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Option-Click AirPort Menu for Network Details

If you hold down the Option key while clicking the AirPort menu in Mac OS X 10.5 Leopard, you'll see not just the names of nearby Wi-Fi networks, but additional details about the selected network. Details include the MAC address of the network, the channel used by the base station, the signal strength (a negative number; the closer to zero it is, the stronger the signal), and the transmit rate in megabits per second showing actual network throughput. If you hover the cursor over the name of a network to which you're not connected, a little yellow pop-up shows the signal strength and type of encryption.

 
 

New LaserWriters

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You've heard about the new LaserWriter Pro 610 and 630, and the latest news is that Apple will ship the 610 with 8 MB of RAM all the time, which allows the 610 to print at 600 dpi. Check this before you buy one, though, just in case. The 610 and 630 expand Apple's printer offerings on the high end; Apple's new LaserWriter Select 300 and the LaserWriter Select 310 fit into the low-end of Apple's printer offerings.

LaserWriter Select 300 -- This serially-connected 300 dpi LaserWriter replaces the LaserWriter LS. Unlike previous LaserWriters, it uses a Fuji Xerox engine that prints at five pages per minute, and it holds three optional paper trays for a grand total of 800 sheets. The LaserWriter Select 300 includes FinePrint and GrayShare and can be upgraded to PostScript and PhotoGrade, but its main feature is its dirt-cheap price - $819. This might be a good printer in a limited number of specific cases, but we still feel that it makes more sense to either buy a cheaper inkjet printer or to ante up the dollars for a more versatile, normally networkable, PostScript printer.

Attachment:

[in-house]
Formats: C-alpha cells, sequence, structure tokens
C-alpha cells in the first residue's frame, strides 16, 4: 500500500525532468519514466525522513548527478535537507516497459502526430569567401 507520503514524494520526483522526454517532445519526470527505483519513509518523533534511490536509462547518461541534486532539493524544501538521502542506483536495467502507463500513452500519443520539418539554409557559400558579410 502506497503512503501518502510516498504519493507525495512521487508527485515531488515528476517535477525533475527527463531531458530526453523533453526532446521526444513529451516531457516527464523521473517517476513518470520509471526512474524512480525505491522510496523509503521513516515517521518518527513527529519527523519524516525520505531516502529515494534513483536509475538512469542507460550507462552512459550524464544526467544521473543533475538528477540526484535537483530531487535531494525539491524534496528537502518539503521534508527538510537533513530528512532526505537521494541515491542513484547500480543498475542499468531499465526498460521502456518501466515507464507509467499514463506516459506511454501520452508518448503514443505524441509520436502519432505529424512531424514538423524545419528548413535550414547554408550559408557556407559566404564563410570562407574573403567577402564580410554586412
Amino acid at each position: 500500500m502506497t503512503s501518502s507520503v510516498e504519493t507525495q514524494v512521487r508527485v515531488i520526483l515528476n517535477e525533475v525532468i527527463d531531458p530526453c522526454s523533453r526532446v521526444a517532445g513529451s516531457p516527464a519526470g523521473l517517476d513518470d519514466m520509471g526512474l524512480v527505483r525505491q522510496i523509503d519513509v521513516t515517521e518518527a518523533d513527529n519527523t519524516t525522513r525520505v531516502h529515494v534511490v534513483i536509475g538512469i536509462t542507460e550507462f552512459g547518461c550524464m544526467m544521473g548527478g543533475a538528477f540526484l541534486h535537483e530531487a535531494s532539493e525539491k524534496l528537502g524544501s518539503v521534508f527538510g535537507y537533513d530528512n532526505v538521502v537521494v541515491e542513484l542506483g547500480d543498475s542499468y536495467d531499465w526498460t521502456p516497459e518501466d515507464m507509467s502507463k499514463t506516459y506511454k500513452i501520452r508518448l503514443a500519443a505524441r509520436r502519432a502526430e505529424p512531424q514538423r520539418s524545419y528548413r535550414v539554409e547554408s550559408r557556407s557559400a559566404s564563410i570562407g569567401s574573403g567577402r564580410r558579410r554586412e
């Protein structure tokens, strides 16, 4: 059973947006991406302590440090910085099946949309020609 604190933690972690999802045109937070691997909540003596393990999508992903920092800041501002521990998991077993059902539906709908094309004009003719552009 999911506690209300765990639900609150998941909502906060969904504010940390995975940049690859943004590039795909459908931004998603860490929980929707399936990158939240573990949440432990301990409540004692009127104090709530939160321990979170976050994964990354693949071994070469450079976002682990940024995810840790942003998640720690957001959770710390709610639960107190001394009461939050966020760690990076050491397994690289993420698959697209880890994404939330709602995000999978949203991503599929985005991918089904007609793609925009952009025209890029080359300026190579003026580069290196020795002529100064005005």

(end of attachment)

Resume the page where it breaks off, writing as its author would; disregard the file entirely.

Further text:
LaserWriter Select 310 -- The main difference between the 300 and 310 is that the 310 includes PostScript and a parallel interface. It uses an AMD RISC processor and comes with 1.5 MB RAM (expandable to 5.5 MB). The 310 comes with the basic 13 fonts - Courier, Symbol, Times, and Helvetica - and it should be quite affordable at $1,079. This printer looks like a new funky entry, and since it will be utterly different in terms of driver and engine and connection, we won't be in the slightest bit surprised if some printing problems crop up early on.

Information from:
Pythaeus

 

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